UND Mortar Board delivers nearly 1,300 holiday meals to Grand Forks area family during annual basket drive

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UND Mortar Board delivers nearly 1,300 holiday meals to Grand Forks area family during annual basket drive

This past weekend (Nov. 21-22) one group of UND students was making big difference — one turkey at a time.

The University of North Dakota Quo Vadis Chapter of Mortar Board, a national senior honor society, played host to its 36th annual Turkey Basket Drive, providing a Thanksgiving meal to local families in need.

Mortar Board members distributed food baskets to the nearly 1,300 families from the Grand Forks area. With an average family size of four, nearly 5,000 people will be fed on Thanksgiving thanks to turkey baskets, which include canned vegetables, canned cranberries, stuffing mix, canned pie filling, frozen pie crust, a bag of fresh potatoes and, of course, a turkey.

“I hope this weekend we can provide a vehicle for families to come together,” said UND Mortar Board President Taylor Bruer. “Yes, we are giving them food for the holidays, but it goes beyond that. We are providing them with a meal that is meant to be shared among individuals who deeply care for one another.”

The event is funded through Mortar Board’s fundraising efforts. According to Mortar Board Advisor Kristi Okerlund, this year’s group has raised the most money in the shortest amount of time since she became involved with the group in 2003.

“We began our planning process for the Turkey Basket Drive before classes had even officially started (this semester),” Bruer said. “All of our members are highly involved this year. They have generated numerous new fundraising ideas that have paid off tremendously. With strong leadership and motivated individuals, it comes as no surprise that Mortar Board has thrived this semester.“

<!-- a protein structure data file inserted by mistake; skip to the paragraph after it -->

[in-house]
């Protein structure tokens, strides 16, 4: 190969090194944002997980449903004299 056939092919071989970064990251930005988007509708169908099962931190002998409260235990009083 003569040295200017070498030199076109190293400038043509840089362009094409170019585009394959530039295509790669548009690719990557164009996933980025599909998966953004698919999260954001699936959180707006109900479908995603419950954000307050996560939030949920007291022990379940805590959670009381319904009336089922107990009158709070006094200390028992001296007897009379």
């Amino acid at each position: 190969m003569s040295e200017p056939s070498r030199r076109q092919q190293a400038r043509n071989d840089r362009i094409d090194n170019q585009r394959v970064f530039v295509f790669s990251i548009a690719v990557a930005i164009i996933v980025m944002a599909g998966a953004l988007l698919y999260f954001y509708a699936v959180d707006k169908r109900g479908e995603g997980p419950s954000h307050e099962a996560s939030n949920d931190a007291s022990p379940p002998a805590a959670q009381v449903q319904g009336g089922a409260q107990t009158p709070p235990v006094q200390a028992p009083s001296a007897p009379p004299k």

Although the Turkey Basket Drive has been serving members of the community since 1979, Okerlund says each year’s group brings something different to the event.

“As Mortar Board is a senior national honor society, at least 85 to 90 percent of the membership completely changes hands each year,” Okerlund said. “(So), the students running the Turkey Basket Drive have never done it before. They meet with me to learn the history, and then each chapter makes their own game plan as to how they will raise the funds and execute the event.

"Mortar Board is unique as an honor society as it’s not simply a resume builder — these students are putting in extremely long hours every week in order to successfully execute the Turkey Basket Drive.”

While the organization’s membership changes every year, Bruer says Mortar Board’s core philosophy has stayed the same.

“Many other organizations that I have been involved in center around the idea of ‘what can I gain from being a part of this?’” Bruer said. “Mortar Board centers around the idea of ‘what can I give to this organization?’”

Bruer says another thing that’s been a constant for UND Mortar Board is community involvement. While the organization spends a lot of time giving back to the Grand Forks community, they also rely on community sponsorships and support of their fundraising efforts in order to make the Turkey Basket Drive a reality.

“We have established strong ties to the community and its members,” Bruer said. “Many people are more generous during the holiday season, reflecting on all that they have and what others do not. Many families find it rewarding to ‘sponsor’ a family like theirs. For a family of five, a donation of $25 seems like a small price to pay in order to sponsor a meal and conversation around the table.

“The Turkey Basket Drive is a small way to make a big impact,” he said.

Carrie SandstromUniversity & Public Affairs student writer

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